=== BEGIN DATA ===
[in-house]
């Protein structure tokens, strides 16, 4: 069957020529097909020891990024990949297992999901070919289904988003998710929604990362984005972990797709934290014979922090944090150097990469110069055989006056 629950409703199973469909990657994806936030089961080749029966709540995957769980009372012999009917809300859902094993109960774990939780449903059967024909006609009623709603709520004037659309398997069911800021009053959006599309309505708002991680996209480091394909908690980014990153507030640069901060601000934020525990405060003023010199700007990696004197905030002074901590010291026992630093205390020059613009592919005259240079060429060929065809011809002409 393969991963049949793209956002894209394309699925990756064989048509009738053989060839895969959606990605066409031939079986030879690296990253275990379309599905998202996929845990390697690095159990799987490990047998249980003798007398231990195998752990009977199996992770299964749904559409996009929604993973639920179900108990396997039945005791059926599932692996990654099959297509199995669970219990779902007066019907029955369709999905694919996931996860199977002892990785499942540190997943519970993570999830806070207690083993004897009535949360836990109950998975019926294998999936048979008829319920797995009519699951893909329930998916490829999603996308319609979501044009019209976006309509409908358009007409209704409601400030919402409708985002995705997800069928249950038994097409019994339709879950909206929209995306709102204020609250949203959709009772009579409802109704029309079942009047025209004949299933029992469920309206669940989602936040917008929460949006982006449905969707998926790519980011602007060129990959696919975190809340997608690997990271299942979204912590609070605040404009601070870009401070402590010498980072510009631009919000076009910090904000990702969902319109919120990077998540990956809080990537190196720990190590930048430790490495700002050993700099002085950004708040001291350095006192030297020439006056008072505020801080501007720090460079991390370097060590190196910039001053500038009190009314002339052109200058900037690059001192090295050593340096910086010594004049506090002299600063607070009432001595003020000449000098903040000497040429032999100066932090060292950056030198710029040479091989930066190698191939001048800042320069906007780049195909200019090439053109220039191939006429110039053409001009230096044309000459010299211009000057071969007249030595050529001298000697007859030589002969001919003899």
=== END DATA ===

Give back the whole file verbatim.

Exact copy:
[in-house]
């Protein structure tokens, strides 16, 4: 069957020529097909020891990024990949297992999901070919289904988003998710929604990362984005972990797709934290014979922090944090150097990469110069055989006056 629950409703199973469909990657994806936030089961080749029966709540995957769980009372012999009917809300859902094993109960774990939780449903059967024909006609009623709603709520004037659309398997069911800021009053959006599309309505708002991680996209480091394909908690980014990153507030640069901060601000934020525990405060003023010199700007990696004197905030002074901590010291026992630093205390020059613009592919005259240079060429060929065809011809002409 393969991963049949793209956002894209394309699925990756064989048509009738053989060839895969959606990605066409031939079986030879690296990253275990379309599905998202996929845990390697690095159990799987490990047998249980003798007398231990195998752990009977199996992770299964749904559409996009929604993973639920179900108990396997039945005791059926599932692996990654099959297509199995669970219990779902007066019907029955369709999905694919996931996860199977002892990785499942540190997943519970993570999830806070207690083993004897009535949360836990109950998975019926294998999936048979008829319920797995009519699951893909329930998916490829999603996308319609979501044009019209976006309509409908358009007409209704409601400030919402409708985002995705997800069928249950038994097409019994339709879950909206929209995306709102204020609250949203959709009772009579409802109704029309079942009047025209004949299933029992469920309206669940989602936040917008929460949006982006449905969707998926790519980011602007060129990959696919975190809340997608690997990271299942979204912590609070605040404009601070870009401070402590010498980072510009631009919000076009910090904000990702969902319109919120990077998540990956809080990537190196720990190590930048430790490495700002050993700099002085950004708040001291350095006192030297020439006056008072505020801080501007720090460079991390370097060590190196910039001053500038009190009314002339052109200058900037690059001192090295050593340096910086010594004049506090002299600063607070009432001595003020000449000098903040000497040429032999100066932090060292950056030198710029040479091989930066190698191939001048800042320069906007780049195909200019090439053109220039191939006429110039053409001009230096044309000459010299211009000057071969007249030595050529001298000697007859030589002969001919003899």